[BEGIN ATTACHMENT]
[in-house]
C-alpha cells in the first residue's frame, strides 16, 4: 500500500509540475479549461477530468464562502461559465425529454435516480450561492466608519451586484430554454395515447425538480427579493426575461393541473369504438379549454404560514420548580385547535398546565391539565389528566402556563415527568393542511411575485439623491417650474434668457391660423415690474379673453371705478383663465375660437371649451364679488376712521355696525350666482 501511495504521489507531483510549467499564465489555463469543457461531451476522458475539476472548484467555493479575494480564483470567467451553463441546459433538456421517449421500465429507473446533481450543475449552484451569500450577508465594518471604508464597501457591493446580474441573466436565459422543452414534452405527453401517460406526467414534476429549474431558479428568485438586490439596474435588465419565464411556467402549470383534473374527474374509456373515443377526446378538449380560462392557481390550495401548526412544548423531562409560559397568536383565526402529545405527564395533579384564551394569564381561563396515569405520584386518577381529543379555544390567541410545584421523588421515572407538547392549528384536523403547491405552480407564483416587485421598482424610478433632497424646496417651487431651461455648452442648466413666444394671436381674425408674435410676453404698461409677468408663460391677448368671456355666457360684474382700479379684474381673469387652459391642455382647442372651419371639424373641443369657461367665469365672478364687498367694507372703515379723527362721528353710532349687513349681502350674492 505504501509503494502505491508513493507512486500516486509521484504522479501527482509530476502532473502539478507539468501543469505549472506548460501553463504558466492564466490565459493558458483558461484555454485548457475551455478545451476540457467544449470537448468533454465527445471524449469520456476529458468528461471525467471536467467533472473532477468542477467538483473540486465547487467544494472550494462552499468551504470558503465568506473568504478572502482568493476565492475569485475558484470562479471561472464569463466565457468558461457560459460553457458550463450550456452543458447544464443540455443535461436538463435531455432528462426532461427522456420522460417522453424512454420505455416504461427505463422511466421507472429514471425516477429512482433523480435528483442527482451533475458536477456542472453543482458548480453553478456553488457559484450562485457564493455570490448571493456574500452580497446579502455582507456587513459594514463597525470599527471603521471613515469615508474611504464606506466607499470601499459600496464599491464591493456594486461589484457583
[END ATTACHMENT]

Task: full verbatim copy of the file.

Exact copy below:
[in-house]
C-alpha cells in the first residue's frame, strides 16, 4: 500500500509540475479549461477530468464562502461559465425529454435516480450561492466608519451586484430554454395515447425538480427579493426575461393541473369504438379549454404560514420548580385547535398546565391539565389528566402556563415527568393542511411575485439623491417650474434668457391660423415690474379673453371705478383663465375660437371649451364679488376712521355696525350666482 501511495504521489507531483510549467499564465489555463469543457461531451476522458475539476472548484467555493479575494480564483470567467451553463441546459433538456421517449421500465429507473446533481450543475449552484451569500450577508465594518471604508464597501457591493446580474441573466436565459422543452414534452405527453401517460406526467414534476429549474431558479428568485438586490439596474435588465419565464411556467402549470383534473374527474374509456373515443377526446378538449380560462392557481390550495401548526412544548423531562409560559397568536383565526402529545405527564395533579384564551394569564381561563396515569405520584386518577381529543379555544390567541410545584421523588421515572407538547392549528384536523403547491405552480407564483416587485421598482424610478433632497424646496417651487431651461455648452442648466413666444394671436381674425408674435410676453404698461409677468408663460391677448368671456355666457360684474382700479379684474381673469387652459391642455382647442372651419371639424373641443369657461367665469365672478364687498367694507372703515379723527362721528353710532349687513349681502350674492 505504501509503494502505491508513493507512486500516486509521484504522479501527482509530476502532473502539478507539468501543469505549472506548460501553463504558466492564466490565459493558458483558461484555454485548457475551455478545451476540457467544449470537448468533454465527445471524449469520456476529458468528461471525467471536467467533472473532477468542477467538483473540486465547487467544494472550494462552499468551504470558503465568506473568504478572502482568493476565492475569485475558484470562479471561472464569463466565457468558461457560459460553457458550463450550456452543458447544464443540455443535461436538463435531455432528462426532461427522456420522460417522453424512454420505455416504461427505463422511466421507472429514471425516477429512482433523480435528483442527482451533475458536477456542472453543482458548480453553478456553488457559484450562485457564493455570490448571493456574500452580497446579502455582507456587513459594514463597525470599527471603521471613515469615508474611504464606506466607499470601499459600496464599491464591493456594486461589484457583